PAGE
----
Thursday, 19 July 2018

Rudyard Kipling Erased

Fiona MacCarthy gives us a memorable glimpse of Morris through the eyes of the fourteen-year-old Rudyard Kipling, who was a cousin of the Burne-Jones children: ‘Kipling, as a child, was impressed by “Uncle Topsy”, and especially taken with his story-telling facility, giving an account in his memoirs of a surprise visit by Morris to the nursery when Kipling was staying with the Burne-Joneses.  “We settled ourselves under the table which we used for a toboggan slide and he, gravely as ever, climbed on to our big rocking horse.  There, slowly surging back and forth while the poor beast creaked, he told us a tale full of fascinating horrors, about a man who was condemned to bad dreams.  One of them took the shape of a cow’s tail waving from a heap of dried fish”’.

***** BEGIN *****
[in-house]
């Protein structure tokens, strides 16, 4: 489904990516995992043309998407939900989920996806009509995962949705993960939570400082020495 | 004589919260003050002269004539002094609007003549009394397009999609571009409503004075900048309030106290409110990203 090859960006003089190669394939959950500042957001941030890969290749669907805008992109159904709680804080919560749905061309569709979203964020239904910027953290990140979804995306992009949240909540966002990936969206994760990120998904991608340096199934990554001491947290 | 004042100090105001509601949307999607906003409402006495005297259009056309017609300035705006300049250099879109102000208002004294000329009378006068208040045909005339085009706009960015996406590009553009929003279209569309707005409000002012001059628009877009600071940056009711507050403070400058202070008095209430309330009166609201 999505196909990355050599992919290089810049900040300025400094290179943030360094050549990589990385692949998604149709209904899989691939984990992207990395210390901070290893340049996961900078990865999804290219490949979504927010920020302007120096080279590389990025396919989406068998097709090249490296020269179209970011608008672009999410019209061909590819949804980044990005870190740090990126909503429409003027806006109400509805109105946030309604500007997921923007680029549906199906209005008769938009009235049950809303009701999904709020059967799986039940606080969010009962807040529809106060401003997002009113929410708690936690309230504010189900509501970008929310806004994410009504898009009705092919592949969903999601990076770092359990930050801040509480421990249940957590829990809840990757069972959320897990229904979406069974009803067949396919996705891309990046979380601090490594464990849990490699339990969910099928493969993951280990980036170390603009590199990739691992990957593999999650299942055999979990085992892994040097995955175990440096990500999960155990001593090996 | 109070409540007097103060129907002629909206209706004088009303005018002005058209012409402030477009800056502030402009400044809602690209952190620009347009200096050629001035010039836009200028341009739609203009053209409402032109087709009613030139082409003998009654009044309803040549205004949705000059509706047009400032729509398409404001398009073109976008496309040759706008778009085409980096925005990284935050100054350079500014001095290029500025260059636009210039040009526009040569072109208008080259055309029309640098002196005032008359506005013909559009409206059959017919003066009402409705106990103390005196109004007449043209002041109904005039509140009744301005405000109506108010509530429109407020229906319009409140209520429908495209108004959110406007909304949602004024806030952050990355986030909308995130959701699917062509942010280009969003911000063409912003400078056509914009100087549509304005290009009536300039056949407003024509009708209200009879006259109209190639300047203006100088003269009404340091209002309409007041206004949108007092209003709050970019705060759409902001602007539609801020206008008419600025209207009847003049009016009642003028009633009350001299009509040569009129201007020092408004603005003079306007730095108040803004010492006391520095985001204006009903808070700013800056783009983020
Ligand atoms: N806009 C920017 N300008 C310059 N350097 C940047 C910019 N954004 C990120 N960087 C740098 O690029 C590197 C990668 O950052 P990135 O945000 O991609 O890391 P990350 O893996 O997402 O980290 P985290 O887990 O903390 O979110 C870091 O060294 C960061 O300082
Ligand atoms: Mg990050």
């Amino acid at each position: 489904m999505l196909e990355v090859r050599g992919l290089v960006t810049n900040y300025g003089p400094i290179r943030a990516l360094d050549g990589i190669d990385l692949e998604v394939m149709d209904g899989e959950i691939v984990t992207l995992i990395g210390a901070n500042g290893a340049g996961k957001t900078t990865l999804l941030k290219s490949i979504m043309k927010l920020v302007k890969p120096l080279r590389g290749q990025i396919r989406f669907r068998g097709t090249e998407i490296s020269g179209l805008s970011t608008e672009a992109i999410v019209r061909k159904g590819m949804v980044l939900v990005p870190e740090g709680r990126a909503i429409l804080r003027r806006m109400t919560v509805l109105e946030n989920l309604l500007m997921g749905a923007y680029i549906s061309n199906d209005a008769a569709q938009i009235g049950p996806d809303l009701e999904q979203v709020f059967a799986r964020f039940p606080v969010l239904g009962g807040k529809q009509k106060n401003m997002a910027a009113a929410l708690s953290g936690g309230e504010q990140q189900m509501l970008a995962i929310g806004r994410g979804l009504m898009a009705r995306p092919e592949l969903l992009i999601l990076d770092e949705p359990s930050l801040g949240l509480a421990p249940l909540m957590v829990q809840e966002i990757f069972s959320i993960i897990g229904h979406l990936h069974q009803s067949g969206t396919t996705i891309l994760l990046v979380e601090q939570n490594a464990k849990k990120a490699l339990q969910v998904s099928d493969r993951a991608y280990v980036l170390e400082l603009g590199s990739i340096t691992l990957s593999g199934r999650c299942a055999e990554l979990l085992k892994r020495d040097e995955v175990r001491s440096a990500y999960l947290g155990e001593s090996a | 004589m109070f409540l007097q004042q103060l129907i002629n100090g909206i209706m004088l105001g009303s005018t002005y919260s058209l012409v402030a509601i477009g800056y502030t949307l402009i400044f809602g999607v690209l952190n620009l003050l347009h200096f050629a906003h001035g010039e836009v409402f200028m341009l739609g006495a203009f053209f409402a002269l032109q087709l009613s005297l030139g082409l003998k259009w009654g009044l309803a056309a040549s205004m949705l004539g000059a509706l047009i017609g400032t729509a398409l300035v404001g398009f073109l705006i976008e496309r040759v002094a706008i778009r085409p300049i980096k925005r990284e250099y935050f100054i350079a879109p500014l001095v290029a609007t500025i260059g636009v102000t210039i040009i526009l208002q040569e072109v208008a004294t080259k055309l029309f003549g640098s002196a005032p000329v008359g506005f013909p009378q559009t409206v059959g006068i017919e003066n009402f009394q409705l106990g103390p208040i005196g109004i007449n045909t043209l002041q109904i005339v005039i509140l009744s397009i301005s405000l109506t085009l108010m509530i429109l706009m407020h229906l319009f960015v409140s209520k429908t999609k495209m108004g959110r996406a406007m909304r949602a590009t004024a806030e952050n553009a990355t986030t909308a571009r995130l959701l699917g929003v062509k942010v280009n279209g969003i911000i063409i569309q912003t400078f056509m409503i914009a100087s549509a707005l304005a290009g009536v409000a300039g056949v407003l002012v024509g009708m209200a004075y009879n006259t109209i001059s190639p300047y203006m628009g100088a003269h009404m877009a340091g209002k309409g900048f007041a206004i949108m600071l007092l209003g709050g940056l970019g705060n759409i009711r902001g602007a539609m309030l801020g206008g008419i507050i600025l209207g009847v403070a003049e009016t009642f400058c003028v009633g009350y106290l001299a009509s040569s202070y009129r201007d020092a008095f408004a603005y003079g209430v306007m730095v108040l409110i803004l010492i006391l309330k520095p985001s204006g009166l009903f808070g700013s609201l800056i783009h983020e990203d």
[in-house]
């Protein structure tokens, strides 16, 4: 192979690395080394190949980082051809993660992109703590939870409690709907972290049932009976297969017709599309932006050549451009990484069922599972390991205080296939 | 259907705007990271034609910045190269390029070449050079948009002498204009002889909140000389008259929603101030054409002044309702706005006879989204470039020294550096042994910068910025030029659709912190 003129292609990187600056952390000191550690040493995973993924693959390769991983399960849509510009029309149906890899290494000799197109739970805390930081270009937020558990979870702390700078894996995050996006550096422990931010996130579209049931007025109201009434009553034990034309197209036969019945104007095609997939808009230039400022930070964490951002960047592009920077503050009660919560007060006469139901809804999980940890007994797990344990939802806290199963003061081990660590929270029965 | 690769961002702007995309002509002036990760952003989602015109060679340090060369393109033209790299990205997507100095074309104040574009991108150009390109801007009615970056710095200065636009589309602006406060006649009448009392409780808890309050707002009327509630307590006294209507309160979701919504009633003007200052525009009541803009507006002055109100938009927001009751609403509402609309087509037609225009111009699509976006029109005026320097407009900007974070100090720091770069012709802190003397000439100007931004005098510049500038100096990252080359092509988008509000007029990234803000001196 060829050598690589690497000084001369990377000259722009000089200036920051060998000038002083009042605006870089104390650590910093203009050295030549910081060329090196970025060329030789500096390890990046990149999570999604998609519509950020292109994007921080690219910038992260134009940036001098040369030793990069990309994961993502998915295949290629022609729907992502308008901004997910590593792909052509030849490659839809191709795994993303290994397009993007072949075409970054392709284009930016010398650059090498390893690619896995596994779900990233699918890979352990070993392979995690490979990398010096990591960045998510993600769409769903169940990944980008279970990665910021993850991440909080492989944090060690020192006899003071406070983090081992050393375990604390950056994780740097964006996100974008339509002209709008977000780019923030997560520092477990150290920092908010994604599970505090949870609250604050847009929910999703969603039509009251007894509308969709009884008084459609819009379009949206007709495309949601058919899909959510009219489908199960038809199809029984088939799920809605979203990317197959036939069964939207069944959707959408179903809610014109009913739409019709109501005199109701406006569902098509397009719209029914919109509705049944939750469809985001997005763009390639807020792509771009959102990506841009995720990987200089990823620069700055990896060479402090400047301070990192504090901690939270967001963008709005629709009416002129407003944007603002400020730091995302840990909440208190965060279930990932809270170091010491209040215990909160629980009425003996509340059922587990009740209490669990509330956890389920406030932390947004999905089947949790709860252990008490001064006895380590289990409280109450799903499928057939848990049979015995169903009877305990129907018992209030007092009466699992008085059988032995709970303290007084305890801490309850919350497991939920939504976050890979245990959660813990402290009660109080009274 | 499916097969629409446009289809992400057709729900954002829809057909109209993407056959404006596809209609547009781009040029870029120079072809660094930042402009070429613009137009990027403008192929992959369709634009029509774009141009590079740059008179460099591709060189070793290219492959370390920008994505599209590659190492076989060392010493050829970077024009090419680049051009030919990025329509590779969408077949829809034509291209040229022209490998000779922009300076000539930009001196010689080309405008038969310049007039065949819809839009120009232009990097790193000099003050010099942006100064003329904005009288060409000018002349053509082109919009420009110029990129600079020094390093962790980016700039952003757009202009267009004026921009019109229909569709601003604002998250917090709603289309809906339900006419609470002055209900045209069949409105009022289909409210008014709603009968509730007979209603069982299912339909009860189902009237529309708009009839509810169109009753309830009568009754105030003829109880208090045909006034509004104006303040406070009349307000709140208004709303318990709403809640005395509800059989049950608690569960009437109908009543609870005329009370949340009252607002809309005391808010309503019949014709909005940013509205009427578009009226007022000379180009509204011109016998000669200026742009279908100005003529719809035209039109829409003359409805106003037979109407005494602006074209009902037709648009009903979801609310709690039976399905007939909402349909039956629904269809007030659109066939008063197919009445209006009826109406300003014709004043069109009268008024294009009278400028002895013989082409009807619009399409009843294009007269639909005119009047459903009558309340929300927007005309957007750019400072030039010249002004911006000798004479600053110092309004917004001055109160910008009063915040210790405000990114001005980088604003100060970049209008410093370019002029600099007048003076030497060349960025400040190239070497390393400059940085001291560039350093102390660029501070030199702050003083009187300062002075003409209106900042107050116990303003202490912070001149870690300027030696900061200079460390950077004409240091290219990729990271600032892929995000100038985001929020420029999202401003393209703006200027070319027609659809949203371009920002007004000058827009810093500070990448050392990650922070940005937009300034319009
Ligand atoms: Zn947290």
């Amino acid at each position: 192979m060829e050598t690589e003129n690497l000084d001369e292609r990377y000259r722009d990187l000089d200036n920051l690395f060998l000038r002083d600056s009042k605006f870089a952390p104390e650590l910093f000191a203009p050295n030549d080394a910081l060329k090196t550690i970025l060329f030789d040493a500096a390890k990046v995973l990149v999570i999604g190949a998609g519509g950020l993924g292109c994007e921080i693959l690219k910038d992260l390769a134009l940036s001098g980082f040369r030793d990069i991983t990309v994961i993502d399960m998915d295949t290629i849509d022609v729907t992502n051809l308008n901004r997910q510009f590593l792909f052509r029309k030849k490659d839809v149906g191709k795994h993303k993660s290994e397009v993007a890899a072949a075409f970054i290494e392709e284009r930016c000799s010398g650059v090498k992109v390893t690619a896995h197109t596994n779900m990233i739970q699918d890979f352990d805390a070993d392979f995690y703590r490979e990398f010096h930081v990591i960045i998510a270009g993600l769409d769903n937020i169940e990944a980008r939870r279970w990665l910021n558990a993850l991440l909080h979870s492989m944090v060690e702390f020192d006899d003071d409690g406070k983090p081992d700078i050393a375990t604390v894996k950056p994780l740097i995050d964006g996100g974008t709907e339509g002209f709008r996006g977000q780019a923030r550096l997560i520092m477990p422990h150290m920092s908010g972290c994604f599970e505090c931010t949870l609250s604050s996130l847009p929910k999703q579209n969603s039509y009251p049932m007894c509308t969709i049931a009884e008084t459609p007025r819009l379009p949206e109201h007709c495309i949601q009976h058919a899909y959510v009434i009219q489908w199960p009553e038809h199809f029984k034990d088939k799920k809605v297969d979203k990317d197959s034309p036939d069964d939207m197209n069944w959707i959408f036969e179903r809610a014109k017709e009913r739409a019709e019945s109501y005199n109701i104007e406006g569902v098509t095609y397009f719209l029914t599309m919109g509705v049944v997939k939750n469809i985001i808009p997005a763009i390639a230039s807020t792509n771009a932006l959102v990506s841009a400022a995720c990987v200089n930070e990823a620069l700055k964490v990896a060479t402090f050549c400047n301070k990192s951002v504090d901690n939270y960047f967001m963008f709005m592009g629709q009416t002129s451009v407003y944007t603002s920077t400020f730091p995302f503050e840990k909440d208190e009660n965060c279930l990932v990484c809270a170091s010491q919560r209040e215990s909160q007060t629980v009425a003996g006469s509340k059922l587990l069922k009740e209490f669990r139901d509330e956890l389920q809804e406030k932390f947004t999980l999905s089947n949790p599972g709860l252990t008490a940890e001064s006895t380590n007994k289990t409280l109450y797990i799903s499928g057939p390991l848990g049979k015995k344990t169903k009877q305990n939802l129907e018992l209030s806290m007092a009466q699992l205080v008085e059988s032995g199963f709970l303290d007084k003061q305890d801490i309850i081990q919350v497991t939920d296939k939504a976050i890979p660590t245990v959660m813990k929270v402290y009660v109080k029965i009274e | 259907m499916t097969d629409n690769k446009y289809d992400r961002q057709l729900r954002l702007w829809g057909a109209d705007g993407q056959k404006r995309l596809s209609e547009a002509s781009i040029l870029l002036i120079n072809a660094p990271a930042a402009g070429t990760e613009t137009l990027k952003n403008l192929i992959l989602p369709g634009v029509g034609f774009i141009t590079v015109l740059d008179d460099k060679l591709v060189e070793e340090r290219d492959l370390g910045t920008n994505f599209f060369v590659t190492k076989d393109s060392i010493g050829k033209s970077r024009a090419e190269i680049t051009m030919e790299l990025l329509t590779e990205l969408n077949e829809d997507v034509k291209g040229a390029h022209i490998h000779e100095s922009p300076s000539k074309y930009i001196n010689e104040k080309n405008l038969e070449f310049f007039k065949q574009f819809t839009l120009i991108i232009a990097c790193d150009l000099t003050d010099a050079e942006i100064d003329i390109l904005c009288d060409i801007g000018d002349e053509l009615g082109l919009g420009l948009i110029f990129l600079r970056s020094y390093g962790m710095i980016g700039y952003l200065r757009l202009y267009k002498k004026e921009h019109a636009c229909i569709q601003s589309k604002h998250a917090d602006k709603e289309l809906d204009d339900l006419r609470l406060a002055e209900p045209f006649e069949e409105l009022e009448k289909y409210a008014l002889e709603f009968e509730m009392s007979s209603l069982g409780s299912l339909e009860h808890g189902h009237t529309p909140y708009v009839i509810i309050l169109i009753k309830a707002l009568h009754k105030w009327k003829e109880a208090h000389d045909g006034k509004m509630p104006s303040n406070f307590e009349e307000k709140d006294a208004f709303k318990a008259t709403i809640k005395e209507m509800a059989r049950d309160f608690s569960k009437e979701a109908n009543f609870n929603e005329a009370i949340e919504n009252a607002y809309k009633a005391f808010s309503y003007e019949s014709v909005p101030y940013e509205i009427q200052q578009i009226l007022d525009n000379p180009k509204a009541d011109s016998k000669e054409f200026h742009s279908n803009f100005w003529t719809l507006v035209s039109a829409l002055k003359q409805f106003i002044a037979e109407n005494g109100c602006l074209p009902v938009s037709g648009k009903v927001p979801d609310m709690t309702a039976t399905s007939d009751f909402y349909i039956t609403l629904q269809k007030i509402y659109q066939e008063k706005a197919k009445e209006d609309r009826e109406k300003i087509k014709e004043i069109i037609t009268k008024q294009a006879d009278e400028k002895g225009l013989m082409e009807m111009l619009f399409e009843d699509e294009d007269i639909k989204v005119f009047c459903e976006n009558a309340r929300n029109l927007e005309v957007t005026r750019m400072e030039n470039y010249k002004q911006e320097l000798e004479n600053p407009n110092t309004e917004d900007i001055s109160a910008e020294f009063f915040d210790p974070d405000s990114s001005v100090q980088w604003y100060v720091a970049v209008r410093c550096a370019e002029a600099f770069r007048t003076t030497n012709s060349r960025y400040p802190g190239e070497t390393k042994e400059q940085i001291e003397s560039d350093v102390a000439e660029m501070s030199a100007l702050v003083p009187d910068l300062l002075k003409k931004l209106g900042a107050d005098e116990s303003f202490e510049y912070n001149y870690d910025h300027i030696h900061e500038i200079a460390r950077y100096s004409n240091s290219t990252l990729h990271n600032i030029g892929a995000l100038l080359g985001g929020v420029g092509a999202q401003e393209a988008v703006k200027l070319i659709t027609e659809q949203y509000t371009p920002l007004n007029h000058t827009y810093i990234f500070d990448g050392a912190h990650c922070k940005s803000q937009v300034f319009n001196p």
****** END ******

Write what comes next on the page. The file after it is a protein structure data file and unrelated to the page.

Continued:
However, Morris, had he lived long enough, might well have taken a dim view of much of Kipling’s own literary ‘story-telling’, and I imagine would have approved of the recent actions of students just down the road from me at Manchester University.  Finding that their Student Union building had been decorated, without consultation, with a mural of Kipling’s famous poem ‘If’, they have painted over it with Maya Angelou’s stirring anti-slavery poem ‘Still I Rise’, on the grounds that Kipling was a jingoist, an imperialist, and dehumanised people of colour.  This admirable gesture fits into a pattern of sustained student assault on university icons of Empire, as with the continuing Oxford campaign ‘Rhodes Must Fall’.  As one of the foremost anti-imperialist campaigners of late-Victorian England, Morris would wholeheartedly back today’s rebellious students.

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